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Uncharacteristic Nick Kyrgios pulls victory from jaws of defeat to stun World No 2 Rafael Nadal at Mexican Open

In fine form and top fitness, and with a Grand Slam final appearance already under his belt in the first two months of the season, one might not be remiss in believing Rafael Nadal was unbeatable. Up against Nick Kyrgios, who has been in and out of form throughout his career and has struggled with injuries this season, the pendulum swung firmly in favour of the Spaniard. This year, Kyrgios has been treated for a knee injury at the Australian Open, and had played a total of six singles matches across tournaments, coming into the pair’s match at Acapulco.

Nadal, on the other hand, has had a spectacular season already. A new, revamped game and service have meant that Nadal breezed through the competition in the Australian Open this year, and it was no wonder that he went into Thursday’s match as the favourite.

 Uncharacteristic Nick Kyrgios pulls victory from jaws of defeat to stun World No 2 Rafael Nadal at Mexican Open

Nick Kyrgios celebrates after defeating Rafael Nadal at the Mexican Open. AP Photo

Thursday’s match marked the pair’s first meeting in two years; the last time they played each other was at the finals of the hard court ATP 500 China Open in Beijing, where Nadal took a searing 6-2, 6-1 win. Interestingly, it was their 6th meeting against each other, with the previous head-to-head record standing 3-2 in favour of Nadal.

Nadal began the match in typically dominant fashion, remaining unbroken in the first set and looking firmly in control. Kyrgios, in contrast, looked weary, tired from the outset and far from being in form. Although it did not look as though he was tanking the match, as he has done on previous occasions, Kyrgios did not look to be putting in much of an effort.

The 31-year-old had not played a tournament since his loss to Novak Djokovic at the Australian Open in January, he still looked in fine form to begin the match, and were anyone to predict the results based on the first set, the match would have gone firmly to Nadal.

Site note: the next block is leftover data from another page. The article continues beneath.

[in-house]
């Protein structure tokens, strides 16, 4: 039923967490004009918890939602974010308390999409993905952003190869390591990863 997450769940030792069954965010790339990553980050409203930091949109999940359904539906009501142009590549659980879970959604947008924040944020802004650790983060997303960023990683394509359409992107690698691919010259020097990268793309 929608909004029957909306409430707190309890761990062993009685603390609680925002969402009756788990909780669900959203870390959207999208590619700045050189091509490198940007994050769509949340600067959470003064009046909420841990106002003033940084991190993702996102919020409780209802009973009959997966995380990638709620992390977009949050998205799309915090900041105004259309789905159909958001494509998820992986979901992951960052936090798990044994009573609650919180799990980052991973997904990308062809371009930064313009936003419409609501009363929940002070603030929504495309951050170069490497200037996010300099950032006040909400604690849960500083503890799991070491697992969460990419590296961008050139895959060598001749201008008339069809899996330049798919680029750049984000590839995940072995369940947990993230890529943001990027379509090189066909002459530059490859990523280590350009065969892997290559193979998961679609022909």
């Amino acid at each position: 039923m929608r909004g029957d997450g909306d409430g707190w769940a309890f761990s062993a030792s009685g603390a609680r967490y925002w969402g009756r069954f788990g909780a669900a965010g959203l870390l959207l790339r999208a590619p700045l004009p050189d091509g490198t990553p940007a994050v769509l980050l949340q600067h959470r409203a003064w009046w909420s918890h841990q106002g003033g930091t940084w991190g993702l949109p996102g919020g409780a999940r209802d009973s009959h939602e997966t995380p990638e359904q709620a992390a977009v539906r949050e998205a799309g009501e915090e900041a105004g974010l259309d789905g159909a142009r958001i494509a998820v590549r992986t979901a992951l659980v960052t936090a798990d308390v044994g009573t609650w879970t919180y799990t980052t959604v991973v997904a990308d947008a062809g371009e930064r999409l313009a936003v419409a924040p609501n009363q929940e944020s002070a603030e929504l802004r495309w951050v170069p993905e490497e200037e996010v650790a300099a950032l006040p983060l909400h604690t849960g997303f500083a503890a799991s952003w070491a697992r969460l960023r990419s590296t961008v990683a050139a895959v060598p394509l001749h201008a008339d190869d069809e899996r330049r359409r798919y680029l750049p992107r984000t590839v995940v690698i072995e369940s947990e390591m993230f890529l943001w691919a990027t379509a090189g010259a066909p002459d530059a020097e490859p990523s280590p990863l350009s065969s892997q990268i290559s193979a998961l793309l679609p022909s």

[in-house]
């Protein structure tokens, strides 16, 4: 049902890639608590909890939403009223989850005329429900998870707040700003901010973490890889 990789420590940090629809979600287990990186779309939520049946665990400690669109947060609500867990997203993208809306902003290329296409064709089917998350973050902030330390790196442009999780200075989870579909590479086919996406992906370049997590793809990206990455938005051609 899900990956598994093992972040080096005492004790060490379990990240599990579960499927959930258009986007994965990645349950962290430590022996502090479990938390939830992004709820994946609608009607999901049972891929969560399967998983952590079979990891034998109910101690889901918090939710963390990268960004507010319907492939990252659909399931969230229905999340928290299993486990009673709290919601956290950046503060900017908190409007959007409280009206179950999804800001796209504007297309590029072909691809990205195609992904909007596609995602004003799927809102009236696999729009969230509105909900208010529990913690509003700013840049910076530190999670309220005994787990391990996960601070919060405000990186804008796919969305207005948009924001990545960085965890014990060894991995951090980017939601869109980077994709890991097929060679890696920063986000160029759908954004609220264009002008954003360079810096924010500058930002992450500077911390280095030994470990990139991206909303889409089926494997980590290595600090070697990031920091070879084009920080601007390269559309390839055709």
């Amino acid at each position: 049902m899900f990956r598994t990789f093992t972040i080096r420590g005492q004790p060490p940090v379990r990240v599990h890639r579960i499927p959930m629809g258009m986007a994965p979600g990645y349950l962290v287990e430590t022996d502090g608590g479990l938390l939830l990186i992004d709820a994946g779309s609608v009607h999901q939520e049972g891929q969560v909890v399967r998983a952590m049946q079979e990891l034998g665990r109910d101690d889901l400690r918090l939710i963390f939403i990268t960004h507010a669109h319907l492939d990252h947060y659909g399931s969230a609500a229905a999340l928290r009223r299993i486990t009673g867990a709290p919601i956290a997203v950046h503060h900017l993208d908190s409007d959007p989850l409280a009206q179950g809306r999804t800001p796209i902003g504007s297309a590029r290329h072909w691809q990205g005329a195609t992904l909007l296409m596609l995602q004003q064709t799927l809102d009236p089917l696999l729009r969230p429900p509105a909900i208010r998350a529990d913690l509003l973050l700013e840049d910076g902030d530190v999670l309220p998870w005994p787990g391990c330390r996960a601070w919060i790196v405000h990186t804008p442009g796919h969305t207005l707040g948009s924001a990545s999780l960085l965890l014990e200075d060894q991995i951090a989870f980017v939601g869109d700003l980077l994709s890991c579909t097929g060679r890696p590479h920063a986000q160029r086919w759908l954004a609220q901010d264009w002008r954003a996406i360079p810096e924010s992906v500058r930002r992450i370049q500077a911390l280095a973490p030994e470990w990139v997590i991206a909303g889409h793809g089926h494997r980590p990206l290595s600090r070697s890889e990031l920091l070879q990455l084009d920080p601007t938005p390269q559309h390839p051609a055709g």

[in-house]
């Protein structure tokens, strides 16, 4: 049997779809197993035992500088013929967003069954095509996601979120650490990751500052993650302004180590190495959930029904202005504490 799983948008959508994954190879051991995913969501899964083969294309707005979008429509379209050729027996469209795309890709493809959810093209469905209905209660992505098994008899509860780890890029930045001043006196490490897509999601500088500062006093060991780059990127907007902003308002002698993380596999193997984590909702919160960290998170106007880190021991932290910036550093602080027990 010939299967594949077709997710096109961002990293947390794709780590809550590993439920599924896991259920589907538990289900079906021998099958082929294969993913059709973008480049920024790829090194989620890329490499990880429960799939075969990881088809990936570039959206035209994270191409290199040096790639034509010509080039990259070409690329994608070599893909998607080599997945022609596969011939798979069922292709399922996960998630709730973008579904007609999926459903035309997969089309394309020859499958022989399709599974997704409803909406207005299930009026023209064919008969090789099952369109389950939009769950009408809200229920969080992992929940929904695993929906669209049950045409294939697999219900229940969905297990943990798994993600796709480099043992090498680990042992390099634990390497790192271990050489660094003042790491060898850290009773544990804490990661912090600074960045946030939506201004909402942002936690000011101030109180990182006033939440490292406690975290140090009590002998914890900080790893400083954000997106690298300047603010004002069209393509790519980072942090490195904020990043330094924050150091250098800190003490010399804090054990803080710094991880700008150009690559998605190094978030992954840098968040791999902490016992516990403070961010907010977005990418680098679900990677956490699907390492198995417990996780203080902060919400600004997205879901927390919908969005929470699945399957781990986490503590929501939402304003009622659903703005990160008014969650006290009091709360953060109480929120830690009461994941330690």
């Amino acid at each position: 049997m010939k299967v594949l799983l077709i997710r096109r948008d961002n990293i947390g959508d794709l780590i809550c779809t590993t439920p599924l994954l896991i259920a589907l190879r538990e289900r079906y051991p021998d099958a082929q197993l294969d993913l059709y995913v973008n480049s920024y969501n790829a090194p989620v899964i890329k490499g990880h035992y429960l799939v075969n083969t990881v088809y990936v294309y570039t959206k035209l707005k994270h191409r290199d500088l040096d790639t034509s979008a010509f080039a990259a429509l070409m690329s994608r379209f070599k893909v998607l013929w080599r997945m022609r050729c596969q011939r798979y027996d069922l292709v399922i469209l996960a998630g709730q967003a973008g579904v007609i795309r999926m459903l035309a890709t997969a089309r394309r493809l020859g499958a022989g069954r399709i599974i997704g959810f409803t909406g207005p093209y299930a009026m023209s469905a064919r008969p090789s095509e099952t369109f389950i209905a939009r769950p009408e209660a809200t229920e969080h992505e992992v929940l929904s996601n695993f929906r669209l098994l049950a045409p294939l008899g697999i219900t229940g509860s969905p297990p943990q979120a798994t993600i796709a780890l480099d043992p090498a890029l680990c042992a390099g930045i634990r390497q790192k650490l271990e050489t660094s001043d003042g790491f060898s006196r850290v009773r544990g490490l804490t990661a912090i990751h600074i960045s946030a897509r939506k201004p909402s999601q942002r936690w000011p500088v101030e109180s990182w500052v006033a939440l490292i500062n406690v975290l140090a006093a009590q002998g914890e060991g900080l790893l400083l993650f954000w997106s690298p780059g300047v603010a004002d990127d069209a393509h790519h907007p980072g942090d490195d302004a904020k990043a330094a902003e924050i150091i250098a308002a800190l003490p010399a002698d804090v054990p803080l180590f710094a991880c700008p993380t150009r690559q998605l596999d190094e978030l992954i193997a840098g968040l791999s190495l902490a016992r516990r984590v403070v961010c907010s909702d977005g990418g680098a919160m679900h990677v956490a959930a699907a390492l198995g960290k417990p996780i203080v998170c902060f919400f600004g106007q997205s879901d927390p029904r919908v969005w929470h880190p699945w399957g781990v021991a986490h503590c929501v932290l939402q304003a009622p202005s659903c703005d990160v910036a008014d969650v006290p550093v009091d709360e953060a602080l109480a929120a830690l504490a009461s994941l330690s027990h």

The first set was played in typical Nadal fashion — the Spaniard sticking mostly to the baseline, playing fast, powerful shots that forced Kyrgios to scramble. The Australian looked to be struggling to move at some points during the first set, and was tired, lacklustre and neither his body nor mind seemed to be in the game. Nadal, on the other hand, was raring to go, and went unbroken to take the first. He was completely in the zone and lost only four points on serve as a couple of wayward volleys from Kyrgios in the end, would cost him the set.

Indeed, after dropping the first set, Kyrgios expressed his desire to retire from the game, telling the linesman, “I feel sick... If I retire, the media will blow it up and I’ll be booed off the court. I’ll try to play a couple more games.”

Starting off with the desire to play “a couple more games”, Kyrgios became quickly more energised as the second set progressed. He took a 2-1 lead in the set, already looked more comfortable, moving more freely, and producing more powerful shots than he had in the first. The Australian hit a couple of great forehands down the line, but with power also came precision: Kyrgios seemed to know exactly where to aim to flummox Nadal, which he did with aplomb. Coming up to the net and playing attacking tennis from the baseline, Kyrgios sealed the second set in a tiebreak.

Interestingly, while Nadal is known on the circuit for his mental strength, in Thursday’s match, it was what would prove to be his undoing. After a solid second set fightback from Kyrgios, Nadal again was resurgent in the tiebreaker, gliding smoothly on serve and taking the mini-break for a 4-2 lead. That left Kyrgios scrambling in an attempt to win; the Australian attempted an underarm serve which although a legal shot in tennis is generally frowned upon. In this instance, however, it proved to be inconsequential, although a number of fans attempted to justify the action by pointing out how far behind the baseline Nadal had been standing throughout the match awaiting Kyrgios’ serve.

Down three match points in the final set, Kyrgios — or at the very least spectators of the match, may have thought it was done and dusted, but Nadal appeared then to lose focus entirely. At match point, 6-5, Nadal double faulted to give Kyrgios a 7-6 lead — following up with a groundstroke that went long, as Kyrgios fell to his knees.

Despite having been booed and struggling throughout the match, and despite having poor overall stats in the match, it was Kyrgios who emerged on top. For context, Nadal won 10 more points overall than Kyrgios, generated 10 break points, and made 17 unforced errors to Kyrgios’ staggering 49.

Losing after holding triple match point, an incensed Spaniard declared that Kyrgios “lacked respect for the game, the crowd, and himself”.

For a player who has frequently tanked — or at the very least come close to tanking — matches, struggled with form, fitness, and commitment to the game, Thursday’s match was not just one to watch for fans, but one that Kyrgios himself will want to look upon when he feels he lacks motivation. Thursday, if anything, was one finish that was truly inspired.

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Updated Date: Feb 28, 2019 23:36:47 IST

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